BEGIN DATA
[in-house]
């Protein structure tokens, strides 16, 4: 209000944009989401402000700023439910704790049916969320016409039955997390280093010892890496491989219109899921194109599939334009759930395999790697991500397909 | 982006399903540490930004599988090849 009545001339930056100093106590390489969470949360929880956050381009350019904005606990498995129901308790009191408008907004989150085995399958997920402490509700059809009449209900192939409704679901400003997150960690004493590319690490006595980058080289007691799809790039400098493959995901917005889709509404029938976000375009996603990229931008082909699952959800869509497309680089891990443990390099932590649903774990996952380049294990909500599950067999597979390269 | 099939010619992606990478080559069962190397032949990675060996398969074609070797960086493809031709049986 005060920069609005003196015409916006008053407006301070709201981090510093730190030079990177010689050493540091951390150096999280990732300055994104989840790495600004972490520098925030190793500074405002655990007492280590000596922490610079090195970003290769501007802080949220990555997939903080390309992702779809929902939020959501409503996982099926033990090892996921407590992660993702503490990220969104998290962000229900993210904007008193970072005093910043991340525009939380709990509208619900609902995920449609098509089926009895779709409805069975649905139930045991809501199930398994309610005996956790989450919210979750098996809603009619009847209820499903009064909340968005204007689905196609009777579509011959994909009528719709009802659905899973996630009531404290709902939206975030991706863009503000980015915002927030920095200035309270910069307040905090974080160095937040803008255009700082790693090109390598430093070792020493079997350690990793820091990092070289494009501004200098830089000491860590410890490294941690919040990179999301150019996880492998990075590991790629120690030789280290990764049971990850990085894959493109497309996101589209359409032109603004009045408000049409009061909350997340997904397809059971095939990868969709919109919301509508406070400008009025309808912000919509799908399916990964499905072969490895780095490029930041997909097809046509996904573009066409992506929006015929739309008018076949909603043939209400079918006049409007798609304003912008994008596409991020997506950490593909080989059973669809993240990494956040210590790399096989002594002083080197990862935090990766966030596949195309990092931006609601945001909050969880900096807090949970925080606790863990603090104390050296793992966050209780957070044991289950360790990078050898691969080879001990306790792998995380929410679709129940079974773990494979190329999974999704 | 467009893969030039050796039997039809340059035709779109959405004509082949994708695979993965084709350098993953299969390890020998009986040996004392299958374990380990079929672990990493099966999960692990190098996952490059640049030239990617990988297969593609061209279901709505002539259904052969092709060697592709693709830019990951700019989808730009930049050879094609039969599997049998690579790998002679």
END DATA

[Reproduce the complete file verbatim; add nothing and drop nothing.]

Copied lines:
[in-house]
């Protein structure tokens, strides 16, 4: 209000944009989401402000700023439910704790049916969320016409039955997390280093010892890496491989219109899921194109599939334009759930395999790697991500397909 | 982006399903540490930004599988090849 009545001339930056100093106590390489969470949360929880956050381009350019904005606990498995129901308790009191408008907004989150085995399958997920402490509700059809009449209900192939409704679901400003997150960690004493590319690490006595980058080289007691799809790039400098493959995901917005889709509404029938976000375009996603990229931008082909699952959800869509497309680089891990443990390099932590649903774990996952380049294990909500599950067999597979390269 | 099939010619992606990478080559069962190397032949990675060996398969074609070797960086493809031709049986 005060920069609005003196015409916006008053407006301070709201981090510093730190030079990177010689050493540091951390150096999280990732300055994104989840790495600004972490520098925030190793500074405002655990007492280590000596922490610079090195970003290769501007802080949220990555997939903080390309992702779809929902939020959501409503996982099926033990090892996921407590992660993702503490990220969104998290962000229900993210904007008193970072005093910043991340525009939380709990509208619900609902995920449609098509089926009895779709409805069975649905139930045991809501199930398994309610005996956790989450919210979750098996809603009619009847209820499903009064909340968005204007689905196609009777579509011959994909009528719709009802659905899973996630009531404290709902939206975030991706863009503000980015915002927030920095200035309270910069307040905090974080160095937040803008255009700082790693090109390598430093070792020493079997350690990793820091990092070289494009501004200098830089000491860590410890490294941690919040990179999301150019996880492998990075590991790629120690030789280290990764049971990850990085894959493109497309996101589209359409032109603004009045408000049409009061909350997340997904397809059971095939990868969709919109919301509508406070400008009025309808912000919509799908399916990964499905072969490895780095490029930041997909097809046509996904573009066409992506929006015929739309008018076949909603043939209400079918006049409007798609304003912008994008596409991020997506950490593909080989059973669809993240990494956040210590790399096989002594002083080197990862935090990766966030596949195309990092931006609601945001909050969880900096807090949970925080606790863990603090104390050296793992966050209780957070044991289950360790990078050898691969080879001990306790792998995380929410679709129940079974773990494979190329999974999704 | 467009893969030039050796039997039809340059035709779109959405004509082949994708695979993965084709350098993953299969390890020998009986040996004392299958374990380990079929672990990493099966999960692990190098996952490059640049030239990617990988297969593609061209279901709505002539259904052969092709060697592709693709830019990951700019989808730009930049050879094609039969599997049998690579790998002679």